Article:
Reich Arrests 10,000 Polish Jews for Deportation in Nation-wide Raids

Approximately 10,000 Polish Jews were arrested today in nation-wide raids for deportation to Poland. The action was believed to be motivated by the German Government’s fear that Polish Jews residing in Germany, estimated here to total 30,000, would be denationalized and prevented from returning to their country.

(Berlin’s fear was based on a Polish Government decree issued on Oct. 6 ordering all nationals abroad to obtain by Oct. 29 special visas enabling them to return to Poland. Non-compliance would invalidate a Polish citizen’s passport, preventing his return. The measure was taken under a law authorizing denationalization of polish citizens abroad “working injury to the state” or failing to maintain connections with their fatherland.)

The first transport of deportees from Berlin was expected to reach the Polish frontier between two and three o’clock Saturday morning. Among the arrested are several employees of Berlin Jewish organizations. All the deported were permitted to take with them only ten marks each. In the provinces, where heads of families were taken, their families were subsequently notified to leave Germany within 48 hours.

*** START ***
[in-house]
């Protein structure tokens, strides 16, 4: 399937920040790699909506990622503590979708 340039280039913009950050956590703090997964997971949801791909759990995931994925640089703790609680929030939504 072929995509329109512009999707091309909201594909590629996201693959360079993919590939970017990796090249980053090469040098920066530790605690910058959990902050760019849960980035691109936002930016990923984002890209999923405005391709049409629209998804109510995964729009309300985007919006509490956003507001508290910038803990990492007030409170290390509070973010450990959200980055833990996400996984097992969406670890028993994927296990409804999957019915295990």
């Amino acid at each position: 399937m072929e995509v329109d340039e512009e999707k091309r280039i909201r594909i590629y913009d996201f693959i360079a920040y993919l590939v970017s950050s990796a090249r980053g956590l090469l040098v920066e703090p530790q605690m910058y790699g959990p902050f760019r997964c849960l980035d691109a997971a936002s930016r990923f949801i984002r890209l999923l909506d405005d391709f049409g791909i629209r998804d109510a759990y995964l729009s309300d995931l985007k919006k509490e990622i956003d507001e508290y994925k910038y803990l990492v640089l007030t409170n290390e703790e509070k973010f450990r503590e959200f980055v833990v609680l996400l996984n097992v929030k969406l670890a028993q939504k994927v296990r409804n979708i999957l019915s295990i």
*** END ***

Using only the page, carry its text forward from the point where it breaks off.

In Berlin alone 3,000 were arrested. Here a house-to-house search, starting at five a.m., was made in the Jewish quarter. Those seized were taken to the Alexanderplatz barracks in police vans. Hundreds of others were ordered to report to the aliens bureau, where they were given visas and told they must cross the frontier by midnight. Another 2,000 were arrested in Vienna, where raids were staged all night. Information from Cologne said many Jews were arrested and others were told to report to the authorities at one p.m. with food and clothes for a journey to the frontier.

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